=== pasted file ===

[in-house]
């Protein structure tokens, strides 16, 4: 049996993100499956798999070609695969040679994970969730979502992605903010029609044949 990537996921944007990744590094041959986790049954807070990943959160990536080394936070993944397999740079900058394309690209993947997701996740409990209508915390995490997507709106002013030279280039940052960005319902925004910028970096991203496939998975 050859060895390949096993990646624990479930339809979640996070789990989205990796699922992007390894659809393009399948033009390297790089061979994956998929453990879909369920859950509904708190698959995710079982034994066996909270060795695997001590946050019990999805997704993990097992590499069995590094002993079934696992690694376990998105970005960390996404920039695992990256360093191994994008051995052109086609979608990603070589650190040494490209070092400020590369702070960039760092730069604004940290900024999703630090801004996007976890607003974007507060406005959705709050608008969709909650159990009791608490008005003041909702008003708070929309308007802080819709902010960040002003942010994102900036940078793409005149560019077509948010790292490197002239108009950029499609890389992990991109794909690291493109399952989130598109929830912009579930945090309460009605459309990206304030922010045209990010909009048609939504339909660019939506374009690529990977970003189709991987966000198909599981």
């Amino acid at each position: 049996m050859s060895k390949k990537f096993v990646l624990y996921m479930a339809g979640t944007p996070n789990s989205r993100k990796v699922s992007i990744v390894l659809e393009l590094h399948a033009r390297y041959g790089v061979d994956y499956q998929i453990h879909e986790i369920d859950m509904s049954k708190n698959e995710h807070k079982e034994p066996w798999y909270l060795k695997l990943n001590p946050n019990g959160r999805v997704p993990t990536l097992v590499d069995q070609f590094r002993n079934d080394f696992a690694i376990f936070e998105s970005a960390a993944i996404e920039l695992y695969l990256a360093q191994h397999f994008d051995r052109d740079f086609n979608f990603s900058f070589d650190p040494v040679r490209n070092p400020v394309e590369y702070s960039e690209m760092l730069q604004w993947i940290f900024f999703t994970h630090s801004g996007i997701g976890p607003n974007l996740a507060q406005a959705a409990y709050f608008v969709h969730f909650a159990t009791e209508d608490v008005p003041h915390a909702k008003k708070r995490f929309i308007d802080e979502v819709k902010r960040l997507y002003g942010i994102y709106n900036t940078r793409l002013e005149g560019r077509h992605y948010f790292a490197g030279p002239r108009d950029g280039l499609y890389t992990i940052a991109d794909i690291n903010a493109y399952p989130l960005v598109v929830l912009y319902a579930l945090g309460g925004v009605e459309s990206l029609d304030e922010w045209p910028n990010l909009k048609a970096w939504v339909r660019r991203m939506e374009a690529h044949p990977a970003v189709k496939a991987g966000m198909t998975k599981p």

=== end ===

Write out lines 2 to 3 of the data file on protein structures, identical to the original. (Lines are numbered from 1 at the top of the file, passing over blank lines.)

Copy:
């Protein structure tokens, strides 16, 4: 049996993100499956798999070609695969040679994970969730979502992605903010029609044949 990537996921944007990744590094041959986790049954807070990943959160990536080394936070993944397999740079900058394309690209993947997701996740409990209508915390995490997507709106002013030279280039940052960005319902925004910028970096991203496939998975 050859060895390949096993990646624990479930339809979640996070789990989205990796699922992007390894659809393009399948033009390297790089061979994956998929453990879909369920859950509904708190698959995710079982034994066996909270060795695997001590946050019990999805997704993990097992590499069995590094002993079934696992690694376990998105970005960390996404920039695992990256360093191994994008051995052109086609979608990603070589650190040494490209070092400020590369702070960039760092730069604004940290900024999703630090801004996007976890607003974007507060406005959705709050608008969709909650159990009791608490008005003041909702008003708070929309308007802080819709902010960040002003942010994102900036940078793409005149560019077509948010790292490197002239108009950029499609890389992990991109794909690291493109399952989130598109929830912009579930945090309460009605459309990206304030922010045209990010909009048609939504339909660019939506374009690529990977970003189709991987966000198909599981």
């Amino acid at each position: 049996m050859s060895k390949k990537f096993v990646l624990y996921m479930a339809g979640t944007p996070n789990s989205r993100k990796v699922s992007i990744v390894l659809e393009l590094h399948a033009r390297y041959g790089v061979d994956y499956q998929i453990h879909e986790i369920d859950m509904s049954k708190n698959e995710h807070k079982e034994p066996w798999y909270l060795k695997l990943n001590p946050n019990g959160r999805v997704p993990t990536l097992v590499d069995q070609f590094r002993n079934d080394f696992a690694i376990f936070e998105s970005a960390a993944i996404e920039l695992y695969l990256a360093q191994h397999f994008d051995r052109d740079f086609n979608f990603s900058f070589d650190p040494v040679r490209n070092p400020v394309e590369y702070s960039e690209m760092l730069q604004w993947i940290f900024f999703t994970h630090s801004g996007i997701g976890p607003n974007l996740a507060q406005a959705a409990y709050f608008v969709h969730f909650a159990t009791e209508d608490v008005p003041h915390a909702k008003k708070r995490f929309i308007d802080e979502v819709k902010r960040l997507y002003g942010i994102y709106n900036t940078r793409l002013e005149g560019r077509h992605y948010f790292a490197g030279p002239r108009d950029g280039l499609y890389t992990i940052a991109d794909i690291n903010a493109y399952p989130l960005v598109v929830l912009y319902a579930l945090g309460g925004v009605e459309s990206l029609d304030e922010w045209p910028n990010l909009k048609a970096w939504v339909r660019r991203m939506e374009a690529h044949p990977a970003v189709k496939a991987g966000m198909t998975k599981p």